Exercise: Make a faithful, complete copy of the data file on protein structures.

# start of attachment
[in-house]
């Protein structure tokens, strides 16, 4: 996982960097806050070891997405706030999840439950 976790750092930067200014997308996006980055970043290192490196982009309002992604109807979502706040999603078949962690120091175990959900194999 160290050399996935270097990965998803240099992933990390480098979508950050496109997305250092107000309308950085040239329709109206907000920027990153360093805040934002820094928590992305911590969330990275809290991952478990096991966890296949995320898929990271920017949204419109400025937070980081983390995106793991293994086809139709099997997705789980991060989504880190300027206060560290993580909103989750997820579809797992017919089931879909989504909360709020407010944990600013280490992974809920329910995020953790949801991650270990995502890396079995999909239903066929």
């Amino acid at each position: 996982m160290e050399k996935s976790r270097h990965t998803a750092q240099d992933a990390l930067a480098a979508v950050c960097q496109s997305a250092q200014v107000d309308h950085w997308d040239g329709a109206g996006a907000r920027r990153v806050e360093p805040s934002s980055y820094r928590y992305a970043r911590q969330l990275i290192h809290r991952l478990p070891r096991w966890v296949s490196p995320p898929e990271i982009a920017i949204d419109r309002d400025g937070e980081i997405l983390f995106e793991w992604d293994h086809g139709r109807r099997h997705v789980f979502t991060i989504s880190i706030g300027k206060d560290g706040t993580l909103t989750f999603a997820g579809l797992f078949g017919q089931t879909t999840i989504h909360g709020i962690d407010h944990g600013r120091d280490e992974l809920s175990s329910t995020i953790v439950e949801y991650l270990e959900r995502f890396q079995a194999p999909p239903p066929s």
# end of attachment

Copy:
[in-house]
């Protein structure tokens, strides 16, 4: 996982960097806050070891997405706030999840439950 976790750092930067200014997308996006980055970043290192490196982009309002992604109807979502706040999603078949962690120091175990959900194999 160290050399996935270097990965998803240099992933990390480098979508950050496109997305250092107000309308950085040239329709109206907000920027990153360093805040934002820094928590992305911590969330990275809290991952478990096991966890296949995320898929990271920017949204419109400025937070980081983390995106793991293994086809139709099997997705789980991060989504880190300027206060560290993580909103989750997820579809797992017919089931879909989504909360709020407010944990600013280490992974809920329910995020953790949801991650270990995502890396079995999909239903066929």
């Amino acid at each position: 996982m160290e050399k996935s976790r270097h990965t998803a750092q240099d992933a990390l930067a480098a979508v950050c960097q496109s997305a250092q200014v107000d309308h950085w997308d040239g329709a109206g996006a907000r920027r990153v806050e360093p805040s934002s980055y820094r928590y992305a970043r911590q969330l990275i290192h809290r991952l478990p070891r096991w966890v296949s490196p995320p898929e990271i982009a920017i949204d419109r309002d400025g937070e980081i997405l983390f995106e793991w992604d293994h086809g139709r109807r099997h997705v789980f979502t991060i989504s880190i706030g300027k206060d560290g706040t993580l909103t989750f999603a997820g579809l797992f078949g017919q089931t879909t999840i989504h909360g709020i962690d407010h944990g600013r120091d280490e992974l809920s175990s329910t995020i953790v439950e949801y991650l270990e959900r995502f890396q079995a194999p999909p239903p066929s």